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Scottish word of the week: Deoch-an-doris

The parting dram, a deoch-an-doris, to be offered to guests before they leave. Picture: TSPL

The parting dram, a deoch-an-doris, to be offered to guests before they leave. Picture: TSPL

  • by SEAN MURPHY
 

Everyone has uttered the term ‘one for the road’ at at least one point in their lives, and the word of the week, (technically it’s three words if you’re being pedantic) references the tradition and ceremony the Scots have made of this term.

Deoch-an-doris which literally translates as ‘Drink of the door’ is the Scots term for the practice of providing one last drink for their guest before they would leave for the long journey home.

Traditionally, this would entail the pouring of a parting dram, more often than not in a stirrup cup (literally a small cup given when the departing parties feet were in the stirrups of their horse), or small quaich, and a toast.

Nowadays though, you’re more likely to hear “Deoch-an-doris?” as a slurred question in a local pub, through which an over inebriated regular might chance his arm to gain one more drink before he is kicked out to go home and sleep it off.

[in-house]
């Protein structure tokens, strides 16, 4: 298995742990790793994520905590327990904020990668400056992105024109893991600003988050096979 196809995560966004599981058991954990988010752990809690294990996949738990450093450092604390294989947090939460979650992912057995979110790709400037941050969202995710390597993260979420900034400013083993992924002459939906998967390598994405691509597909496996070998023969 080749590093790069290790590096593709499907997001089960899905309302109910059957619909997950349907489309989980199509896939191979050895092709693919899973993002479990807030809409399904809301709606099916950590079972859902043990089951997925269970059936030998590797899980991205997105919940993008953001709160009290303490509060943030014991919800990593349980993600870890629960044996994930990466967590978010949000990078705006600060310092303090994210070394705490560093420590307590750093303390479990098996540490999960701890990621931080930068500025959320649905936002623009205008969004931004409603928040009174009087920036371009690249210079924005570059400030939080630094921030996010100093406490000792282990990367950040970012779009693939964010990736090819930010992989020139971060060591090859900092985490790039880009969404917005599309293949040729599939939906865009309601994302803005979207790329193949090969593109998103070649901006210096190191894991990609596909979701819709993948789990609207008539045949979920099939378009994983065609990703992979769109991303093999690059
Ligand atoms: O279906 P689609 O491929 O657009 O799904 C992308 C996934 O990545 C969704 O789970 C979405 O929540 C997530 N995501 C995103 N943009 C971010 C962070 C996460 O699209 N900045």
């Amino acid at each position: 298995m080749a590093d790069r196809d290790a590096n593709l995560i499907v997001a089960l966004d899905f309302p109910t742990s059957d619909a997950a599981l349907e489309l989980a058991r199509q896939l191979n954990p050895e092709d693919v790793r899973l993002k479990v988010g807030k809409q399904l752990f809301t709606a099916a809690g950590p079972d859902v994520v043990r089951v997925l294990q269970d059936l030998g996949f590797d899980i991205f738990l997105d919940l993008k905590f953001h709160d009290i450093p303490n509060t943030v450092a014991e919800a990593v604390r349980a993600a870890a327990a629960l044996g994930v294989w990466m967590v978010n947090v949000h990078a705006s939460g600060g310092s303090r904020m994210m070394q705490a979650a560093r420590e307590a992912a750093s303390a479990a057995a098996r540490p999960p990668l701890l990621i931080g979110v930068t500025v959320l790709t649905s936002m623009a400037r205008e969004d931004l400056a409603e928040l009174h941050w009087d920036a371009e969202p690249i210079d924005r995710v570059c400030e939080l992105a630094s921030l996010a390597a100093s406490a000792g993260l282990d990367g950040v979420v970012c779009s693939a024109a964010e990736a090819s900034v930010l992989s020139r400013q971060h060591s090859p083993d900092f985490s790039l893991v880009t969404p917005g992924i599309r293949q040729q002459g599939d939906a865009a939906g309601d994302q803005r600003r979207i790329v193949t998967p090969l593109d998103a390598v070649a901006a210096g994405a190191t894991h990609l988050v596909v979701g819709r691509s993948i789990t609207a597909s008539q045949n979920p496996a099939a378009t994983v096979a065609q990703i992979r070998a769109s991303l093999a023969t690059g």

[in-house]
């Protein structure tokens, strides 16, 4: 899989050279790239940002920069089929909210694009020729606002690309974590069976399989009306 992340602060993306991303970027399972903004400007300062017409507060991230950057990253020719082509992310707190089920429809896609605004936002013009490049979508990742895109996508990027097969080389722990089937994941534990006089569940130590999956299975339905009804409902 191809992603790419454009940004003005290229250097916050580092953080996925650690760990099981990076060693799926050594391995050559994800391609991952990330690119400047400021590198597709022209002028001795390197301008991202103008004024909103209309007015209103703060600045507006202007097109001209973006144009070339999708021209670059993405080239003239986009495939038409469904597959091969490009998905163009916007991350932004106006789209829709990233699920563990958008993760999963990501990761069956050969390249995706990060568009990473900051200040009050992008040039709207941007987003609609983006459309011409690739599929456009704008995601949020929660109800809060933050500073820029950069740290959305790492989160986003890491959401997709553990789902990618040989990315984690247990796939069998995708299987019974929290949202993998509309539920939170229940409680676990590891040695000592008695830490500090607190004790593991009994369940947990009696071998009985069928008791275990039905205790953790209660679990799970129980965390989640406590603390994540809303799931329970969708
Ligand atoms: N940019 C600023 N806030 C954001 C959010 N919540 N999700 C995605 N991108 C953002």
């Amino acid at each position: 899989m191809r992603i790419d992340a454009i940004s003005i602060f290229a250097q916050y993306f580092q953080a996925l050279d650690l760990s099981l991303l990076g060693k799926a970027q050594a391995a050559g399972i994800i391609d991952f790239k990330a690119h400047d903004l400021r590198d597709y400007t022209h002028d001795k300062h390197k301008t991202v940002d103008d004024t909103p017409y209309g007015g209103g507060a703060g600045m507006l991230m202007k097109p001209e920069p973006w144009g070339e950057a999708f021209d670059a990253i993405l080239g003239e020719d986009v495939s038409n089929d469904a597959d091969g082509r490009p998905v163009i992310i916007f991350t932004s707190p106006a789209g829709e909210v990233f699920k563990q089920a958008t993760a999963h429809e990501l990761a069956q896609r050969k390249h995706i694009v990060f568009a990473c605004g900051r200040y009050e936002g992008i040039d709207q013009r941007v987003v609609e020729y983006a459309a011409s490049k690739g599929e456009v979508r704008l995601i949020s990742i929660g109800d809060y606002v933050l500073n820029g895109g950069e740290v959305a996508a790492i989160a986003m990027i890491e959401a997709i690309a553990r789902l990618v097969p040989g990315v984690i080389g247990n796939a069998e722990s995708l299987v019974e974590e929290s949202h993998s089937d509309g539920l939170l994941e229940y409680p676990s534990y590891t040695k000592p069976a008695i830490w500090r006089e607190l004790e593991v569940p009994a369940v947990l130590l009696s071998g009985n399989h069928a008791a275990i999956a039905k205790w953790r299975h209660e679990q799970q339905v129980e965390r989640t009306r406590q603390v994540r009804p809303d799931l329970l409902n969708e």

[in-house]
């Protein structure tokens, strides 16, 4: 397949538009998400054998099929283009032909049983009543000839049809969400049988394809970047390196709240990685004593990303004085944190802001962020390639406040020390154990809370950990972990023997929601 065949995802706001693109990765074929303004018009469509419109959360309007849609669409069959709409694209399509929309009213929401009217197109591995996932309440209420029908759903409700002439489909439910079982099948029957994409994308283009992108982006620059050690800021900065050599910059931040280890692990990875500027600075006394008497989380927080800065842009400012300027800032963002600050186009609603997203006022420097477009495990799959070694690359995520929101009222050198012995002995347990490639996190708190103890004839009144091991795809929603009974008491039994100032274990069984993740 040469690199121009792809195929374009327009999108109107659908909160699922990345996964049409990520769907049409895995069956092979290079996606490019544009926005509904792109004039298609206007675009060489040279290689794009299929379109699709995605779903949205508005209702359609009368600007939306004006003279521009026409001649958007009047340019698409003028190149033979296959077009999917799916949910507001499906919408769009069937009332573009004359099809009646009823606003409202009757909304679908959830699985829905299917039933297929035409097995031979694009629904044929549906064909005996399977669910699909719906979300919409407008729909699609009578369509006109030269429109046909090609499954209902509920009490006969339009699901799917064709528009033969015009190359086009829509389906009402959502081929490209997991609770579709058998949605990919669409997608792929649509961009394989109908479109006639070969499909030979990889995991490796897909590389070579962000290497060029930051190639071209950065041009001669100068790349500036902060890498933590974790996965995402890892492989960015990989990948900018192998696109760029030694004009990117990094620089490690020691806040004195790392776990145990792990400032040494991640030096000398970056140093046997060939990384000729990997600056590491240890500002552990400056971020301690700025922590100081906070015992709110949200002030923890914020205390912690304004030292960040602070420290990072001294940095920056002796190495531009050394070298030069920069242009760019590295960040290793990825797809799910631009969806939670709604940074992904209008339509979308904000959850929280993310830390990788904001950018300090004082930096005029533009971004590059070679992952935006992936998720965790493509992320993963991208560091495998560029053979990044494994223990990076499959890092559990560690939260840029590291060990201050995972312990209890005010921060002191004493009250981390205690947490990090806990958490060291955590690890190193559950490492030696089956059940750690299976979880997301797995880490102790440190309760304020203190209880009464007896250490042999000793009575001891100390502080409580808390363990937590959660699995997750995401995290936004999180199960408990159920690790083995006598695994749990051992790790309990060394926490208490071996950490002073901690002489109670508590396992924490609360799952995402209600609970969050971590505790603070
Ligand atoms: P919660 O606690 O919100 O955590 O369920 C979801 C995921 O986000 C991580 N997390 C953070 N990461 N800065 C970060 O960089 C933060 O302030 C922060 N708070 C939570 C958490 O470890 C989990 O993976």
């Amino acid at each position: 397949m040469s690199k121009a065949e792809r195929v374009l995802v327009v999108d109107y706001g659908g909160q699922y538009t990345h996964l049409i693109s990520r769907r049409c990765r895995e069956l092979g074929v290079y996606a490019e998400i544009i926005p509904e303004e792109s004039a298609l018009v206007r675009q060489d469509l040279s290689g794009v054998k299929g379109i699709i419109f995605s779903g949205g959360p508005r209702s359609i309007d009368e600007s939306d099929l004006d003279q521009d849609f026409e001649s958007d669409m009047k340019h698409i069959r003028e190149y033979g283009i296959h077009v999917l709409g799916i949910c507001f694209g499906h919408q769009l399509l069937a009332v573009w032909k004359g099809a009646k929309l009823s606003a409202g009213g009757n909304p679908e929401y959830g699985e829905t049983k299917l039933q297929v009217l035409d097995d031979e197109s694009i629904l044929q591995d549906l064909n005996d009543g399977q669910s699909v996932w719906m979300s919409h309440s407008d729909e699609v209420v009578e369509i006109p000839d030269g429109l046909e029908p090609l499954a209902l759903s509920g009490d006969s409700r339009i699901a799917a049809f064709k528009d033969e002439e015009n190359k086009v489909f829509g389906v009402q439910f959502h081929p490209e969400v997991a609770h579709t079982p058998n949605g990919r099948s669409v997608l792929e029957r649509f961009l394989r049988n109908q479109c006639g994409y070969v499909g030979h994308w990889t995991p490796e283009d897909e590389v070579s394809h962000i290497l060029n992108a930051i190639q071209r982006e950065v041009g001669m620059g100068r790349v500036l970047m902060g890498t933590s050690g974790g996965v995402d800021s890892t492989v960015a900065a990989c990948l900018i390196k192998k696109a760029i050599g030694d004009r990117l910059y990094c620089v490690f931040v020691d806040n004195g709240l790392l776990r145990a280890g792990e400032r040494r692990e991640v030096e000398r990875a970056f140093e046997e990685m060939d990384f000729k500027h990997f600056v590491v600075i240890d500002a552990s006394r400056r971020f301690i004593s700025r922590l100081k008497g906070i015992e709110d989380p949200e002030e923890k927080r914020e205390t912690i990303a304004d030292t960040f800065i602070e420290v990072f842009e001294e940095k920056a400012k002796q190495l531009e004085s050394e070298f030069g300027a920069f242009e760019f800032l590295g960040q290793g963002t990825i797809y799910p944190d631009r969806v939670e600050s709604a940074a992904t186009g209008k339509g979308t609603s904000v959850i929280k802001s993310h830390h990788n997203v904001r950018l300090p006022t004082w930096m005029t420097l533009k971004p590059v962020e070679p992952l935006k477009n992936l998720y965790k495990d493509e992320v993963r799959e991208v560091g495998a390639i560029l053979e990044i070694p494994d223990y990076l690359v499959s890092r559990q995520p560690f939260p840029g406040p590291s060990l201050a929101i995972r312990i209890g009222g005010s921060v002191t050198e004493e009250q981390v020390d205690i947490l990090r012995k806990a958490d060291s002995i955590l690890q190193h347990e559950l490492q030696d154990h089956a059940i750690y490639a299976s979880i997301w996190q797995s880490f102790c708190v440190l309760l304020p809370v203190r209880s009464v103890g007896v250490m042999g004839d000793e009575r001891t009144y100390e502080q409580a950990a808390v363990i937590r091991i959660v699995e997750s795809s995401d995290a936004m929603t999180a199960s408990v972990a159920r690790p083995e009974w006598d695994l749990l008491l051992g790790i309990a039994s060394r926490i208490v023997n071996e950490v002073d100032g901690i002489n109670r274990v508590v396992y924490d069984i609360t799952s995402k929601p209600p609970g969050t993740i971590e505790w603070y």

Some people might even be familiar with this wonderful song sung by the great Sir Harry Lauder, that sums up the tradition perfectly.

There’s a good old Scottish custom

That has stood the taste of time

It’s a custom that’s been carried out

In every land and clime

Where brother Scots forgather

Its aye the usual thing

Just before we say goodnicht,

We fill our cups and sing ......

Just a wee deoch an doris,

Just a wee dram that’s a’

Just a wee deoch an doris,

Before we gang awa’

There’s a wee-wee wifie waiting

In a wee but and ben

If you can say it’s a braw bricht moon licht nicht

Well you’re a’ richt, ye ken.

Most though, would prefer to hear their drinking companions suggest a ‘clochan dichter’. Apparently, this being a suggestion of a drink before the drink for the road!

 

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